Offensive Woes Dragging Mariners Down

If the M's have any hope of getting back to respectability this season, it will have to rest on a huge offensive turnaround. Contributor Eric Yang looks at the Mariner offense as we near the All-Star break.

Mariner nation wanted more pop this offseason as well as pitching in order to win a division title. However, the front office spent most of the money on the pitching side, and with the loss of Jose Guillen in the offseason and failure of free-agent bust Brad Wilkerson, the offense has been put under more scrutiny then in the past. The blockbuster trade that included Adam Jones made fans in Mariner land cry in outrage. Coupled with the Wilkerson release, the offense is lagging behind the pitching so far this year.

Last year the Mariners had one of the league's best offenses for most of the season, and scoring runs was never a problem. The main issue was the pitching of Jeff Weaver and Horacio Ramirez that basically ruined the M's season in the later stages when it mattered most. That's why the front office went out of their way and gave up $48 million and five prospects to land Carlos Silva and Erik Bedard. They believed bolstering the pitching staff would cover all the bases, which turned out to be wrong.

Offensive grade: D+

The offense has taken a dramatic of fall from last year. Who knew that Guillen's departure would hurt this much. He took his 23 home runs and 99 RBI to Kansas City in a free agent deal this offseason and the M's have not produced the same since. Guillen also took his leadership ability and vocal skills away, leaving the team with no leader in the clubhouse. Even Ichiro is hitting under .300 and without him on base the Mariner offense staggers. But he is the least of the problems the team has offensively even though he is hitting well under his career stats.

Veteran guys like Richie Sexson, Kenji Johjima, Raul Ibanez, and Adrian Beltre have all hit under their career averages to this point. Though Beltre leads the club in homers with 14 and Ibanez and Sexson have had their moments, it has not been consistent enough. If the Mariners want any shot at getting back in the race, they have to come through in a big way, both average-wise and production-wise. Sexson is making a whopping $17 million this season and it is the last year of his contract. If he does not produce like he should, he will be let go in the offseason or maybe sooner. Same thing goes for Jose Vidro, who has a vesting option. He isn't hitting particularly well and has no speed. If the Mariners do release Sexson and/or Vidro there are a few prospects like Bryan LaHair and Jeff Clement who can fill their place.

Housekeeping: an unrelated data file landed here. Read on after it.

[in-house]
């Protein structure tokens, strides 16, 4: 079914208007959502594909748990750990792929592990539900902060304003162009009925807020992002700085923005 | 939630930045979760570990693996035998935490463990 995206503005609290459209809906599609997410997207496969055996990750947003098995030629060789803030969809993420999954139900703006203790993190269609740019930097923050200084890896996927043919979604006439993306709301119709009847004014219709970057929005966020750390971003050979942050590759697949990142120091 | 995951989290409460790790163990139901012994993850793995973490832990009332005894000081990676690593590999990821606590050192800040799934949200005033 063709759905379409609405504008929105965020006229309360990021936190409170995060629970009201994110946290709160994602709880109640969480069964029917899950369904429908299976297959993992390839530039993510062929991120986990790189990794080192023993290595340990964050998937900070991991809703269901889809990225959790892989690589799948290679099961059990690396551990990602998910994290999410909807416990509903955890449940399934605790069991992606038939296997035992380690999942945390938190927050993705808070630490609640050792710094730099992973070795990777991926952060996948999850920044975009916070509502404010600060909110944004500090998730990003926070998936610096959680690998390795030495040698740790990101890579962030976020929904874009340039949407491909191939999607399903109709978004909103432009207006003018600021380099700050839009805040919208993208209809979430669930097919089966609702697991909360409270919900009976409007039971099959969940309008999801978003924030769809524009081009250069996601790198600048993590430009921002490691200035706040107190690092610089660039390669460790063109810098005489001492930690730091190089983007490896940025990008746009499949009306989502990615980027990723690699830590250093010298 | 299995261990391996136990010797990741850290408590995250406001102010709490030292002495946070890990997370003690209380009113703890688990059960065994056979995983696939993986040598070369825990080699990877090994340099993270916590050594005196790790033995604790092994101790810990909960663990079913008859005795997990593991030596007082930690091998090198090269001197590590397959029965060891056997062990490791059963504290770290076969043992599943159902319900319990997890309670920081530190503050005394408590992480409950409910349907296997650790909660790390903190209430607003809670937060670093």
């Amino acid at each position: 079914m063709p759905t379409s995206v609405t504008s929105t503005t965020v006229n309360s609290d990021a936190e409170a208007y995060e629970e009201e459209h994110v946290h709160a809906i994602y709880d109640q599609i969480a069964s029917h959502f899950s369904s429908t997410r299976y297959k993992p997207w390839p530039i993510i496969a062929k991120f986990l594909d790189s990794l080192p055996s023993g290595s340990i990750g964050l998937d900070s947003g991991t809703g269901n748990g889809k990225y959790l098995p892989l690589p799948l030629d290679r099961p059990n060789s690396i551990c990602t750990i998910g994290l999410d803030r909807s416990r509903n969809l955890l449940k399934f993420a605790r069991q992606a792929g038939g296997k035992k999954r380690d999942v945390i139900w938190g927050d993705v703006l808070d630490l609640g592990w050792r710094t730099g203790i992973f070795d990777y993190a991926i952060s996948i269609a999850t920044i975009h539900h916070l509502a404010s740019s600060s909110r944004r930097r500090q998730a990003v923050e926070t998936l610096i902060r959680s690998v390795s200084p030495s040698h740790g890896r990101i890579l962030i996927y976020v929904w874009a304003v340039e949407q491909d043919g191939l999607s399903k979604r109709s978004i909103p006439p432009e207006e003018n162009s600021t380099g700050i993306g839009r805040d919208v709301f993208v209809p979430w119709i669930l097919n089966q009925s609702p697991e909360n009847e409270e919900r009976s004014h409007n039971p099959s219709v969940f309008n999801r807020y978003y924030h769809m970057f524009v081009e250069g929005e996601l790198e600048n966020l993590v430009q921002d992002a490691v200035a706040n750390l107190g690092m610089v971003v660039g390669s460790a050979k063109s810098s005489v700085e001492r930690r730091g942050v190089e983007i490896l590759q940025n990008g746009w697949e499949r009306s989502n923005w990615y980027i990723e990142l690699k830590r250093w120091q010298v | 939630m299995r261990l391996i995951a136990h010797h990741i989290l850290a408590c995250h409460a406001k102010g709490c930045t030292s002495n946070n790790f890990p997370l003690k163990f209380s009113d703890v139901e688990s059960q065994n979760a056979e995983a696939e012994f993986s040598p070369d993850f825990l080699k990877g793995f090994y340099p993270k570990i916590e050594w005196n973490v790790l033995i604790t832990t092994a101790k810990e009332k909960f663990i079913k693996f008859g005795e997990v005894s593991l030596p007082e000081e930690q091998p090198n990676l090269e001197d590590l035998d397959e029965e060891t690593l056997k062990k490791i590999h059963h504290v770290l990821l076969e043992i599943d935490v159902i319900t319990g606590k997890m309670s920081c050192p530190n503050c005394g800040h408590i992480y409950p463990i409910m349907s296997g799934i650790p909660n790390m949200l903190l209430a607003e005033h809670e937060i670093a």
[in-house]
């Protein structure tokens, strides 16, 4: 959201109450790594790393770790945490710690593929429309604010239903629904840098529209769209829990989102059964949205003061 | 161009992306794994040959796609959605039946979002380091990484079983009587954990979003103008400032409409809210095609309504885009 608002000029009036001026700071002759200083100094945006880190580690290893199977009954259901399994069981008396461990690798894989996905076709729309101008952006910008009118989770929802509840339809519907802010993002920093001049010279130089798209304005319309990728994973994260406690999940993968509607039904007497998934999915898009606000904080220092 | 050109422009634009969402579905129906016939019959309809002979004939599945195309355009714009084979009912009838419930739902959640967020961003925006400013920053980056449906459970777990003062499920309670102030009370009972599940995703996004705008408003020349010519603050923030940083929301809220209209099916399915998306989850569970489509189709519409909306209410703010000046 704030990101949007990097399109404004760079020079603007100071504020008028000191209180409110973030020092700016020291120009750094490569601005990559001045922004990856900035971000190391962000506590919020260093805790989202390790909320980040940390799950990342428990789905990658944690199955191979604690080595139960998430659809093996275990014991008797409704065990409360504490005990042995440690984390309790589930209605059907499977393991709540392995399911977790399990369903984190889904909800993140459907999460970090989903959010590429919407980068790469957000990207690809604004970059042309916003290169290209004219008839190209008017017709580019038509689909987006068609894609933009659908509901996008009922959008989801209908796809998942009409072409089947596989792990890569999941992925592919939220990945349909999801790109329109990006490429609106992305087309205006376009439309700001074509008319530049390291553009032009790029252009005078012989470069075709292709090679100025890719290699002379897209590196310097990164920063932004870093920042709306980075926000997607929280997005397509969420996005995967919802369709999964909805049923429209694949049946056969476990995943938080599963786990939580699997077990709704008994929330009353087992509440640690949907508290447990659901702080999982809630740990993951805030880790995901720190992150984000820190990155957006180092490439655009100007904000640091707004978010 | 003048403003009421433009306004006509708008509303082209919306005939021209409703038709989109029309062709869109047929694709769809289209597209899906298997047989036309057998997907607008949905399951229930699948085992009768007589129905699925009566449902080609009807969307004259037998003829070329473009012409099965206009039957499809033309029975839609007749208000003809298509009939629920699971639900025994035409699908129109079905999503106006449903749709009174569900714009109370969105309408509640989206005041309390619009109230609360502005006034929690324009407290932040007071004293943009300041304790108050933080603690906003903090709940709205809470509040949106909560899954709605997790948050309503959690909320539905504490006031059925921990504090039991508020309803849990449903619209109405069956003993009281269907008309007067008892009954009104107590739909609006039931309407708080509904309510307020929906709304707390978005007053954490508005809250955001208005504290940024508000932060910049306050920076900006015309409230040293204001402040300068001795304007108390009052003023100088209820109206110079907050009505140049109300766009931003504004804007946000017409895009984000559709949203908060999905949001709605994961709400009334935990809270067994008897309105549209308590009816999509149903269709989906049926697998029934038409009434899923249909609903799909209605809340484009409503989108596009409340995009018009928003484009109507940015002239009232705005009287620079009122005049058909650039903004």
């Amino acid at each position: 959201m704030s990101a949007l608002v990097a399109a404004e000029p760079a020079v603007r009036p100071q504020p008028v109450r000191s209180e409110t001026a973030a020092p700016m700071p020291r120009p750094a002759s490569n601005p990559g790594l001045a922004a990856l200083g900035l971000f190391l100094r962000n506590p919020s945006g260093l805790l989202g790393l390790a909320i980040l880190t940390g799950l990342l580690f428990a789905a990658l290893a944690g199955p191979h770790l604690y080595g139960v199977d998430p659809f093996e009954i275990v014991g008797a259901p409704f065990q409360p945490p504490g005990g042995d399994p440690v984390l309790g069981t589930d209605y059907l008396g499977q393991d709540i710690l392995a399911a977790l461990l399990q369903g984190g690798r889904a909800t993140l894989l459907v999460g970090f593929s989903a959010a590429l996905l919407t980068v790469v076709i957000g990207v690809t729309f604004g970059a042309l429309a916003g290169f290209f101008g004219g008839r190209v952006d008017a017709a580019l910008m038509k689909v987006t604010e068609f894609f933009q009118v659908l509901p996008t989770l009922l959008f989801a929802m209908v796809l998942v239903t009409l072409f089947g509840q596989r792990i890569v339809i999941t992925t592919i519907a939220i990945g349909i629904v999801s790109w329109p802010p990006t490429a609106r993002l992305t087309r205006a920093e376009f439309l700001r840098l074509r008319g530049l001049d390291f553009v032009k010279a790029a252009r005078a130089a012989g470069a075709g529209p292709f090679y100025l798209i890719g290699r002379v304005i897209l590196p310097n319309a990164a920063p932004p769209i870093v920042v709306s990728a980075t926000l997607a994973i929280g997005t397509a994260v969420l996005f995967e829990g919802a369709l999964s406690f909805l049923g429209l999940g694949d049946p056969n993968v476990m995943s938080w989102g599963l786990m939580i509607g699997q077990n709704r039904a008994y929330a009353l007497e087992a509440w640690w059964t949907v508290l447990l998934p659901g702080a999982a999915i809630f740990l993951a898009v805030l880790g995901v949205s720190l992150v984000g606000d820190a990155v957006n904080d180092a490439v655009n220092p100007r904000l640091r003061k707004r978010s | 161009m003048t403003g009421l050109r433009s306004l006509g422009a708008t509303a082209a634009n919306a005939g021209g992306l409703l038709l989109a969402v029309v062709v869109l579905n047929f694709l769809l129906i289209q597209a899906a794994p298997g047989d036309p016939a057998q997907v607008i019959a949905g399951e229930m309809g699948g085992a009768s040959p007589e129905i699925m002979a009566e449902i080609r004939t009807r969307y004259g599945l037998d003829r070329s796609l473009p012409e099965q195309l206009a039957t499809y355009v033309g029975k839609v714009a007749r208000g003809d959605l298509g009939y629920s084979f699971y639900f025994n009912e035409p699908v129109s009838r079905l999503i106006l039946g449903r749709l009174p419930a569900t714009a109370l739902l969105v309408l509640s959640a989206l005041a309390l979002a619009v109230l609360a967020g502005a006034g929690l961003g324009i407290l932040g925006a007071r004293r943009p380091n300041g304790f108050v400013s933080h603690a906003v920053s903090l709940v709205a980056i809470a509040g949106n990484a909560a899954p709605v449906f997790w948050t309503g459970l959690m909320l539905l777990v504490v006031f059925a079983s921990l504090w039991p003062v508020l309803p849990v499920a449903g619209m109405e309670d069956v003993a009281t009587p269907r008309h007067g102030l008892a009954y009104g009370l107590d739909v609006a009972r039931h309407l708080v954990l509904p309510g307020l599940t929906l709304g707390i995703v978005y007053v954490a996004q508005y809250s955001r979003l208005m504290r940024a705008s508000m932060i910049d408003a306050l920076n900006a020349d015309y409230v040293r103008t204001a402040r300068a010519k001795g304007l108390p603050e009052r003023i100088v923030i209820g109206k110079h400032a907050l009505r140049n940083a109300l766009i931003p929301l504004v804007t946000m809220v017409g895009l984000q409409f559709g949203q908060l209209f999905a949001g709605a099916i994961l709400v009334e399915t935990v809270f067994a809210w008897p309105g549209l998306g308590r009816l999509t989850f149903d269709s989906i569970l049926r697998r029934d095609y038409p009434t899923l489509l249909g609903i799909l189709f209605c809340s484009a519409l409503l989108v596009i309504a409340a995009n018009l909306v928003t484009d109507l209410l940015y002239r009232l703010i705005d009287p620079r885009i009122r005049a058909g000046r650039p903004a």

One guy who should be helping the major league club is Clement. He is a catcher, but can DH and may be able to play first base. His bat is well suited for Safeco Field and can use the short porch in right field to his advantage. He has proven all he can down at AAA and the only way for him to develop is to bring him up now. He would give this team a boost in the offensive categories while learning the ins and outs of the major leagues.

The rest of the lineup consists of youth and flashes ability at times. Other than Jose Lopez, the team should not count on those guys just yet as they are still learning at the big league level. Lopez is having a great start, his second halves have not been a mirror image of his first. He has been the most stable bat in the lineup in the first half. He should be the Mariners' All-Star in July.

This is the American league, not the National league where pitching and strategy play a huge role in their games. If you want to win, you have to score, plain and simple. No offense equals losses.

That's why the M's record is what it is, and it will stay that way until the Mariners learn to hit consistently. The only way to turn it around is to hit and draw more walks, and if the Mariners can do that, they could possibly pull the proverbial trigger and turn the season around.


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